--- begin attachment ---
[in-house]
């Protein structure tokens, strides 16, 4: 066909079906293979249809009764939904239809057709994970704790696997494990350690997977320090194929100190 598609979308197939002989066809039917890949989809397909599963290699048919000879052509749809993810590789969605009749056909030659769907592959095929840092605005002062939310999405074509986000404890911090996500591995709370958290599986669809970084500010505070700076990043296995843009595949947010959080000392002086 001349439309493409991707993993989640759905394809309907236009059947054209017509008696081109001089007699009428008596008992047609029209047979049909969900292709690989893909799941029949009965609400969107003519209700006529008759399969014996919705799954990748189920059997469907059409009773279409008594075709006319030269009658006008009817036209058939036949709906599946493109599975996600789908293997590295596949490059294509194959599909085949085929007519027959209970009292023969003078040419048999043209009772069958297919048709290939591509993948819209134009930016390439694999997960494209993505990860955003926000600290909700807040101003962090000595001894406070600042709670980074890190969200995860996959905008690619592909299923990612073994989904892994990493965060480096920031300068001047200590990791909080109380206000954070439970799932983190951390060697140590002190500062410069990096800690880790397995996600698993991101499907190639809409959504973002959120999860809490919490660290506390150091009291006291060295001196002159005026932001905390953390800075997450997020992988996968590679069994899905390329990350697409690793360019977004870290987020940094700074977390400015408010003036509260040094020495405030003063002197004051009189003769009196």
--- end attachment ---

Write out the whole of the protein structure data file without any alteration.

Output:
[in-house]
């Protein structure tokens, strides 16, 4: 066909079906293979249809009764939904239809057709994970704790696997494990350690997977320090194929100190 598609979308197939002989066809039917890949989809397909599963290699048919000879052509749809993810590789969605009749056909030659769907592959095929840092605005002062939310999405074509986000404890911090996500591995709370958290599986669809970084500010505070700076990043296995843009595949947010959080000392002086 001349439309493409991707993993989640759905394809309907236009059947054209017509008696081109001089007699009428008596008992047609029209047979049909969900292709690989893909799941029949009965609400969107003519209700006529008759399969014996919705799954990748189920059997469907059409009773279409008594075709006319030269009658006008009817036209058939036949709906599946493109599975996600789908293997590295596949490059294509194959599909085949085929007519027959209970009292023969003078040419048999043209009772069958297919048709290939591509993948819209134009930016390439694999997960494209993505990860955003926000600290909700807040101003962090000595001894406070600042709670980074890190969200995860996959905008690619592909299923990612073994989904892994990493965060480096920031300068001047200590990791909080109380206000954070439970799932983190951390060697140590002190500062410069990096800690880790397995996600698993991101499907190639809409959504973002959120999860809490919490660290506390150091009291006291060295001196002159005026932001905390953390800075997450997020992988996968590679069994899905390329990350697409690793360019977004870290987020940094700074977390400015408010003036509260040094020495405030003063002197004051009189003769009196």